Next shares hit an all-time high as it predicted its highest annual profits since 2016, despite grappling with cost pressures and staff shortages.
Britain’s biggest fashion retailer raised its forecasts for the fourth time this year – saying it now expects pre-tax profits in the 12 months to January 2022 of £800million.
That is £36million higher than its previous guidance of £764million and the largest haul since 2016.
Britain’s biggest fashion retailer Next has raised its forecasts for the fourth time this year – saying it now expects pre-tax profits in the 12 months to January 2022 of £800m
However, Next raised several red flags, including potential staff shortages this Christmas.
The chaos in global shipping has also forced it to increase prices by 6 per cent for homeware such as cushions and curtains, while clothing prices rose by 1 per cent.
Next sales rose 5.2 per cent in the six months to the end of July to £2.1billion, compared to 2019 levels, and profits rose 5.9 per cent to £347million.
The chain, which has around 550 UK stores, boomed over summer with sales up a fifth in the last eight weeks compared to the same period in 2019.
Online sales jumped by more than half to £1.5billion, more than making up for shops which saw a 38 per cent fall in sales to £540million amid low footfall.
A Next spokesman said: ‘When stores opened in mid-April, the Retail bounce-back was far stronger than we anticipated.
‘Sales in Retail stores have done better than planned, while online sales have fallen back less than we expected. It appears that the wider economy has not suffered the long-term damage many feared, for the moment at least.’
But the spokesman added that the glut of household savings will subside as international travel reopens, with a cost of living crisis also hitting demand.
Investors appeared to shrug off the worries, with Next shares rising 3.9 per cent, or 314p, to 8394p. The FTSE 100 climbed 1.1 per cent, or 80.06 points to 7108.16 while the mid-cap FTSE 250 added 0.1 per cent, or 21.87 points, to 23150.97.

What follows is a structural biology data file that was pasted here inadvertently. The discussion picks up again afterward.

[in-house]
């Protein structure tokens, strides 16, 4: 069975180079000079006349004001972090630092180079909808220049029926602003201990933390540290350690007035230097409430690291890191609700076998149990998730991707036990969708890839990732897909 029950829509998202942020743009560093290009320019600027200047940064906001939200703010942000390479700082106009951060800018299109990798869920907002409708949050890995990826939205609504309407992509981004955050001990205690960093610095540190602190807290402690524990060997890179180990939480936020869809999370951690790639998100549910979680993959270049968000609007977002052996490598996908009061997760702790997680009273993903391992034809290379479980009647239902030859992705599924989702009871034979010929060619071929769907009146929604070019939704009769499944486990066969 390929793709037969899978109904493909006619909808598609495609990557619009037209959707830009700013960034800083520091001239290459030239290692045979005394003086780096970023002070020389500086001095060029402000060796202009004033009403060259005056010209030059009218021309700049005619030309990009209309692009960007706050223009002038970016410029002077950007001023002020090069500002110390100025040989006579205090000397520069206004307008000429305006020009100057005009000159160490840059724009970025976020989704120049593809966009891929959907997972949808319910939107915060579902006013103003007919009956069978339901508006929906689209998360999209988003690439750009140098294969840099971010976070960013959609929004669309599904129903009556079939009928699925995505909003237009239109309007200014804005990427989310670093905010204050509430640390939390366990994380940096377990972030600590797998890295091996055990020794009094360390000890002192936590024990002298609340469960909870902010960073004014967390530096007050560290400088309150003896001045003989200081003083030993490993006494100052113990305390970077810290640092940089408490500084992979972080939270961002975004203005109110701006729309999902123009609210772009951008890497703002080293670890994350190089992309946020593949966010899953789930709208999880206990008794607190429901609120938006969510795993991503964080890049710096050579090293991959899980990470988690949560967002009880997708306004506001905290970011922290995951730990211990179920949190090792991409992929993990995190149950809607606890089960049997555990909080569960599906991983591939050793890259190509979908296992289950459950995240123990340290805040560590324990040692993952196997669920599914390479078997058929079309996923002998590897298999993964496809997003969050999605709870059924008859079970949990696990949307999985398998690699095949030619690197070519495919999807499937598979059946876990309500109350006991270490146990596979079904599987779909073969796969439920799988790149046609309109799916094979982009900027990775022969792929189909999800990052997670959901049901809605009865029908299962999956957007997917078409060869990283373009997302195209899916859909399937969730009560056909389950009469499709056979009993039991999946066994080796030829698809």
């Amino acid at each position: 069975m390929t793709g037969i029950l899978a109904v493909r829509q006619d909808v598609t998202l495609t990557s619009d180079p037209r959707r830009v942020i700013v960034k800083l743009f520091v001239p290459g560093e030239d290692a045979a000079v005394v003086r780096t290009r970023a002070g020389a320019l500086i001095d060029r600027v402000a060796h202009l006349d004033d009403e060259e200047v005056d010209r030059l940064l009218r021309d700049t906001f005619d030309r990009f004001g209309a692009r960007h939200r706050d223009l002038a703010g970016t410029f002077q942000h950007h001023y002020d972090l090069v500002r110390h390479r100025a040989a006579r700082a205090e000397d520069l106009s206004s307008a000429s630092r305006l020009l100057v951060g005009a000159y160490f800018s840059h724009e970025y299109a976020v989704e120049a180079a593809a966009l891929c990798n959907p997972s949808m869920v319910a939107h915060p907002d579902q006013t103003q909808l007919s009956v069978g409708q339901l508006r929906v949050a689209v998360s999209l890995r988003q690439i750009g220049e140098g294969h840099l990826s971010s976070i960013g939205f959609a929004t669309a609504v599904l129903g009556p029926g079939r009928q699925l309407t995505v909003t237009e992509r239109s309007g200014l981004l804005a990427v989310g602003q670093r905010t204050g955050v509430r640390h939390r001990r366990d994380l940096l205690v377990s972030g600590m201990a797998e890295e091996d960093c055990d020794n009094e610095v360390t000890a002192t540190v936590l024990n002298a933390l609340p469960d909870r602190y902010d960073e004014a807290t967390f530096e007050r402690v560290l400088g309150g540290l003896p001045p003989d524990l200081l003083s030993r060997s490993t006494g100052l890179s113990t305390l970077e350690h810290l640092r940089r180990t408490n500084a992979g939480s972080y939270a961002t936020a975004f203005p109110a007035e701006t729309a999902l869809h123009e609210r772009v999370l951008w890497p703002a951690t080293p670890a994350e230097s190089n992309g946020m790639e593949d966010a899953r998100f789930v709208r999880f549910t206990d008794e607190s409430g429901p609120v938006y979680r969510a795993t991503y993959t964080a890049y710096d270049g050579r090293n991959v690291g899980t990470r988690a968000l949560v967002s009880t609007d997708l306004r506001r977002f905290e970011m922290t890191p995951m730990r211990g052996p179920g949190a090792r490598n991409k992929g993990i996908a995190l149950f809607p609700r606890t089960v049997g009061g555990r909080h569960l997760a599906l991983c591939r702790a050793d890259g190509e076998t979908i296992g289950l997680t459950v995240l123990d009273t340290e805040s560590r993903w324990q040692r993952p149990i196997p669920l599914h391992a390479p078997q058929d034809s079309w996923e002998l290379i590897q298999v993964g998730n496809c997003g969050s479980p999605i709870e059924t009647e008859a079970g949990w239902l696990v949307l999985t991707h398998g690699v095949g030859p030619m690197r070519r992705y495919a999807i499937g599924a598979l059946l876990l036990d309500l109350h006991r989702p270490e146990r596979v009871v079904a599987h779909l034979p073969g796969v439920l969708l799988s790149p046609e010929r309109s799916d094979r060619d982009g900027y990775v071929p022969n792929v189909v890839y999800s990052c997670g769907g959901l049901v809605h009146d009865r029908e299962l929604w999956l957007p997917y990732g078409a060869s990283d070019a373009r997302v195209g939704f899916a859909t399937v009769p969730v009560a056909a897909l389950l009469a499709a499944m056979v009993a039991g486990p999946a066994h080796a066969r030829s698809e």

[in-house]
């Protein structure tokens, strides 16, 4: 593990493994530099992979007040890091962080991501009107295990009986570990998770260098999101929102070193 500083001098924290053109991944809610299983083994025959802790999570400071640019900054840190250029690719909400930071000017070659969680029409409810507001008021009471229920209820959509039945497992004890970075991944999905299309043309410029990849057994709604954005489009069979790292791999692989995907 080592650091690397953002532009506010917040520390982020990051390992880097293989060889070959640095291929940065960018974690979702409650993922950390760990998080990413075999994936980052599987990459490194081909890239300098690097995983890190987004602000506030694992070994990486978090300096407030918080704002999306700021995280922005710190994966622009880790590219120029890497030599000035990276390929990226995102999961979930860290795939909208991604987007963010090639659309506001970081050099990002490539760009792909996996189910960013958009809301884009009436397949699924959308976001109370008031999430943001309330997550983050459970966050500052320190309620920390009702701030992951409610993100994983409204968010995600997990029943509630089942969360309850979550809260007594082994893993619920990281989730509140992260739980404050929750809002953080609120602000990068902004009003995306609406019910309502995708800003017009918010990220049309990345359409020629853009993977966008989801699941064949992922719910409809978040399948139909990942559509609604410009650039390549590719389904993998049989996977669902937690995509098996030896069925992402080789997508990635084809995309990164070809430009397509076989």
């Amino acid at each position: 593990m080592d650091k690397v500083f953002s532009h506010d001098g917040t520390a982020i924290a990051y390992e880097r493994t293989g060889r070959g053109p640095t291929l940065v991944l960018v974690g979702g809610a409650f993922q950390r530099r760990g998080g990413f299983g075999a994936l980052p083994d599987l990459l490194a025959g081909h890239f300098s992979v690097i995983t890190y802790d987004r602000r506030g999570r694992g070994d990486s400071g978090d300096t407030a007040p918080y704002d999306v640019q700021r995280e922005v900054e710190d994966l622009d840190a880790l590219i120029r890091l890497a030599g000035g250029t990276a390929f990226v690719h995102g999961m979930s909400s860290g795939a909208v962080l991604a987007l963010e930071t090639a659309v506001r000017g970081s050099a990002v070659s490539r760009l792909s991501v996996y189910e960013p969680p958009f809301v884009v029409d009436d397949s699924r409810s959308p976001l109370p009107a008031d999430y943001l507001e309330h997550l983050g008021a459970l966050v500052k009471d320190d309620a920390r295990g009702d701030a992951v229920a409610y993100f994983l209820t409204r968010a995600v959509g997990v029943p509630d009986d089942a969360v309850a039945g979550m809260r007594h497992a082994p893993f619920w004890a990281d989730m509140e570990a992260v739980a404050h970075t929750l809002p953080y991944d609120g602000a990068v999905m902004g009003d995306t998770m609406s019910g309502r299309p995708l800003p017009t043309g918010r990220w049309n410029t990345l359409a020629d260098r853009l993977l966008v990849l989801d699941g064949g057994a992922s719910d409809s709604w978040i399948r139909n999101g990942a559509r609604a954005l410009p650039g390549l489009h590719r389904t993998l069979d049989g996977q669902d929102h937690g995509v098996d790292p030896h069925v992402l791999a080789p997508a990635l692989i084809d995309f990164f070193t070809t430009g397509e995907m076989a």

Signs that the UK’s fuel crisis is receding appeared to have soothed investor nerves, while news that Chinese property firm Evergrande had raked in £1.1billion by selling its stake in a commercial bank kicked its looming debt crisis further down the road.
Royal Mail was the biggest FTSE 100 faller after analysts at UBS double-downgraded the firm to ‘sell’ from ‘buy’ and warned a cocktail of inflation, rising costs and worker shortages will hit the firm’s UK business.
In a note, the Swiss bank flagged up data that showed salary rises of over 30 per cent for the company’s temporary workers, which they said illustrated ‘labour shortages and wage inflation’ ahead of the crucial Christmas delivery period.
Analysts also said the planned rise in National Insurance will add around £50million to Royal Mail’s costs next year, with higher gas and electricity prices expected to add another £20million-£30million.
The shares were down 8.8 per cent, or 42.2p, at 437p. Meanwhile, pharma giant AstraZeneca topped the blue-chip risers, climbing 4.2 per cent, or 359p, at 8833p after agreeing to take full control of New Jersey-based Caelum Biosciences for £112million.
Caelum is developing CAEL-101, a potential treatment for AL amyloidosis, a rare disease that can cause organ failure and death with a survival rate of less than 18 months.
Online auction specialist Auction Technology Group (ATG) inched up 0.5 per cent, or 6p, at 1300p as UK competition regulators approved its acquisition of North American arts and antique auction website Live Auctioneers.
ATG said the £391million purchase, initially announced in June, will add 1,600 auctioneers and 120,000 bidders to its network.
Gold, copper and silver miner Anglo Asian was a bright spot after securing another 340 sq miles of land in Azerbaijan.
The company said the new plots contain the Garadagh deposit, which contains over 300,000 tonnes of copper worth £2.2billion at current prices. Shares bounced 1.9 per cent, or 2.5p, to 132.5p.